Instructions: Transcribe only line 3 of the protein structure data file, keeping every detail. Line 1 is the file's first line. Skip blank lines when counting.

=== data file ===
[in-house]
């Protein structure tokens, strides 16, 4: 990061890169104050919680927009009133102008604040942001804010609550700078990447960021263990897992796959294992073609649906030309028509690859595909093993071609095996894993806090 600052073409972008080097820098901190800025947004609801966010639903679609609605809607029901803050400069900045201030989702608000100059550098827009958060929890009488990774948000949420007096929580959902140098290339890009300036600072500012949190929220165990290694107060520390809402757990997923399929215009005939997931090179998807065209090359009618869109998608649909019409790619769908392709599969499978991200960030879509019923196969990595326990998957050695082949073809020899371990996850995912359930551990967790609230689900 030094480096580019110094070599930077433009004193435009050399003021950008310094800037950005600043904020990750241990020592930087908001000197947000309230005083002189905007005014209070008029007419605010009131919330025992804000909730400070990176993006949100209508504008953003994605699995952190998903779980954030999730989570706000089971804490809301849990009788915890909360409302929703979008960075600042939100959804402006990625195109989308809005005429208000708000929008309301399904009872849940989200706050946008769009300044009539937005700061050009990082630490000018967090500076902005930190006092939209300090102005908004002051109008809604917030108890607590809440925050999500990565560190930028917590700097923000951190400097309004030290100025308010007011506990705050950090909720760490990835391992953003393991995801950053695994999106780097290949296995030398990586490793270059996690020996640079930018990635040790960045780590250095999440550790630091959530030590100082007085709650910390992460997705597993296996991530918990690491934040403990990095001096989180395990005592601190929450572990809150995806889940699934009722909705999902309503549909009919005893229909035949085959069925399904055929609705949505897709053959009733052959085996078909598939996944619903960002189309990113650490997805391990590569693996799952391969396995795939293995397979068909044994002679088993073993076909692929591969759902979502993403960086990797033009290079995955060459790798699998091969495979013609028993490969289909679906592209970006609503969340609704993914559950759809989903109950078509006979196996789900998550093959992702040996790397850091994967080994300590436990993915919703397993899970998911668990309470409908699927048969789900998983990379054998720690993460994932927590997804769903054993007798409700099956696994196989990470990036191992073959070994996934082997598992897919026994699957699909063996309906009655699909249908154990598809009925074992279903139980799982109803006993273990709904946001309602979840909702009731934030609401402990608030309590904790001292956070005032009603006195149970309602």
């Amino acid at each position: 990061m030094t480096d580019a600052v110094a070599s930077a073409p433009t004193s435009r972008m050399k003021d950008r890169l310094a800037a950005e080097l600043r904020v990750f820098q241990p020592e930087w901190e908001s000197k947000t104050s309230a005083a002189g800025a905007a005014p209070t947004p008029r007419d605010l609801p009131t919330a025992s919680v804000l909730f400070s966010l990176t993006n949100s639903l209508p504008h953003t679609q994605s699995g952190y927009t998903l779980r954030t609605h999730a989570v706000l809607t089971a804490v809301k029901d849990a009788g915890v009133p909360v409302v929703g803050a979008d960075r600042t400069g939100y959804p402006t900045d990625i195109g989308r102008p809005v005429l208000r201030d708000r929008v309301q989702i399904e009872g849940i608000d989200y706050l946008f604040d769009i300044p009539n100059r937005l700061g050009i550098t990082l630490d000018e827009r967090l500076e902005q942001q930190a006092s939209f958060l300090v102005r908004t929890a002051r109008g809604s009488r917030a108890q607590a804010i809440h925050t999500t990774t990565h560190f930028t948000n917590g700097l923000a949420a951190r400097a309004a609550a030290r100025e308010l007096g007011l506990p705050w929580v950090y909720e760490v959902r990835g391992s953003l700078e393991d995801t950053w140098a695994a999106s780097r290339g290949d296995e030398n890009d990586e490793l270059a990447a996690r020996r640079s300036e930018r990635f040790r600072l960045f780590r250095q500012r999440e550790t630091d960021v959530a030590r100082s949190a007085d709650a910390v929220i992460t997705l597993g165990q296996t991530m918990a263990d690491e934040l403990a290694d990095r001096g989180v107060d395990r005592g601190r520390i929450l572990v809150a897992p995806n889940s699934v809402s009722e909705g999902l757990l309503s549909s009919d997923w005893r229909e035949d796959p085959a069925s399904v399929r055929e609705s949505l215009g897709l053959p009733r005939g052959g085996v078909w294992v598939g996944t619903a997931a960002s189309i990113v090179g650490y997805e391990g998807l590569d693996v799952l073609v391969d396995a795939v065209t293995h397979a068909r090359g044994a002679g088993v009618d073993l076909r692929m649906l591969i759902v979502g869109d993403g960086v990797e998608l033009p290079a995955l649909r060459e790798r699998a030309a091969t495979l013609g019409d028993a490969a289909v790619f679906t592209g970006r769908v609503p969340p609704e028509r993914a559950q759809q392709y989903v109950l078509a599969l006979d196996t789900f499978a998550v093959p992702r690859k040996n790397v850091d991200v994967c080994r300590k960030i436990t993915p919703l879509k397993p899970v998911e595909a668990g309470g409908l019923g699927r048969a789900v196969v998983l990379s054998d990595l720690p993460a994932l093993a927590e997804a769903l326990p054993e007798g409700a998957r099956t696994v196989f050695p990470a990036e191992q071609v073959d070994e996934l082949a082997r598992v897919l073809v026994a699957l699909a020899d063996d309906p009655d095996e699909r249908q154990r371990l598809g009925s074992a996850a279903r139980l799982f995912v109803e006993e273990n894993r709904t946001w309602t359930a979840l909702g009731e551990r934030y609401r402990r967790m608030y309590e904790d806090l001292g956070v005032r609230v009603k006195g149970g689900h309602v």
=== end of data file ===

């Amino acid at each position: 990061m030094t480096d580019a600052v110094a070599s930077a073409p433009t004193s435009r972008m050399k003021d950008r890169l310094a800037a950005e080097l600043r904020v990750f820098q241990p020592e930087w901190e908001s000197k947000t104050s309230a005083a002189g800025a905007a005014p209070t947004p008029r007419d605010l609801p009131t919330a025992s919680v804000l909730f400070s966010l990176t993006n949100s639903l209508p504008h953003t679609q994605s699995g952190y927009t998903l779980r954030t609605h999730a989570v706000l809607t089971a804490v809301k029901d849990a009788g915890v009133p909360v409302v929703g803050a979008d960075r600042t400069g939100y959804p402006t900045d990625i195109g989308r102008p809005v005429l208000r201030d708000r929008v309301q989702i399904e009872g849940i608000d989200y706050l946008f604040d769009i300044p009539n100059r937005l700061g050009i550098t990082l630490d000018e827009r967090l500076e902005q942001q930190a006092s939209f958060l300090v102005r908004t929890a002051r109008g809604s009488r917030a108890q607590a804010i809440h925050t999500t990774t990565h560190f930028t948000n917590g700097l923000a949420a951190r400097a309004a609550a030290r100025e308010l007096g007011l506990p705050w929580v950090y909720e760490v959902r990835g391992s953003l700078e393991d995801t950053w140098a695994a999106s780097r290339g290949d296995e030398n890009d990586e490793l270059a990447a996690r020996r640079s300036e930018r990635f040790r600072l960045f780590r250095q500012r999440e550790t630091d960021v959530a030590r100082s949190a007085d709650a910390v929220i992460t997705l597993g165990q296996t991530m918990a263990d690491e934040l403990a290694d990095r001096g989180v107060d395990r005592g601190r520390i929450l572990v809150a897992p995806n889940s699934v809402s009722e909705g999902l757990l309503s549909s009919d997923w005893r229909e035949d796959p085959a069925s399904v399929r055929e609705s949505l215009g897709l053959p009733r005939g052959g085996v078909w294992v598939g996944t619903a997931a960002s189309i990113v090179g650490y997805e391990g998807l590569d693996v799952l073609v391969d396995a795939v065209t293995h397979a068909r090359g044994a002679g088993v009618d073993l076909r692929m649906l591969i759902v979502g869109d993403g960086v990797e998608l033009p290079a995955l649909r060459e790798r699998a030309a091969t495979l013609g019409d028993a490969a289909v790619f679906t592209g970006r769908v609503p969340p609704e028509r993914a559950q759809q392709y989903v109950l078509a599969l006979d196996t789900f499978a998550v093959p992702r690859k040996n790397v850091d991200v994967c080994r300590k960030i436990t993915p919703l879509k397993p899970v998911e595909a668990g309470g409908l019923g699927r048969a789900v196969v998983l990379s054998d990595l720690p993460a994932l093993a927590e997804a769903l326990p054993e007798g409700a998957r099956t696994v196989f050695p990470a990036e191992q071609v073959d070994e996934l082949a082997r598992v897919l073809v026994a699957l699909a020899d063996d309906p009655d095996e699909r249908q154990r371990l598809g009925s074992a996850a279903r139980l799982f995912v109803e006993e273990n894993r709904t946001w309602t359930a979840l909702g009731e551990r934030y609401r402990r967790m608030y309590e904790d806090l001292g956070v005032r609230v009603k006195g149970g689900h309602v």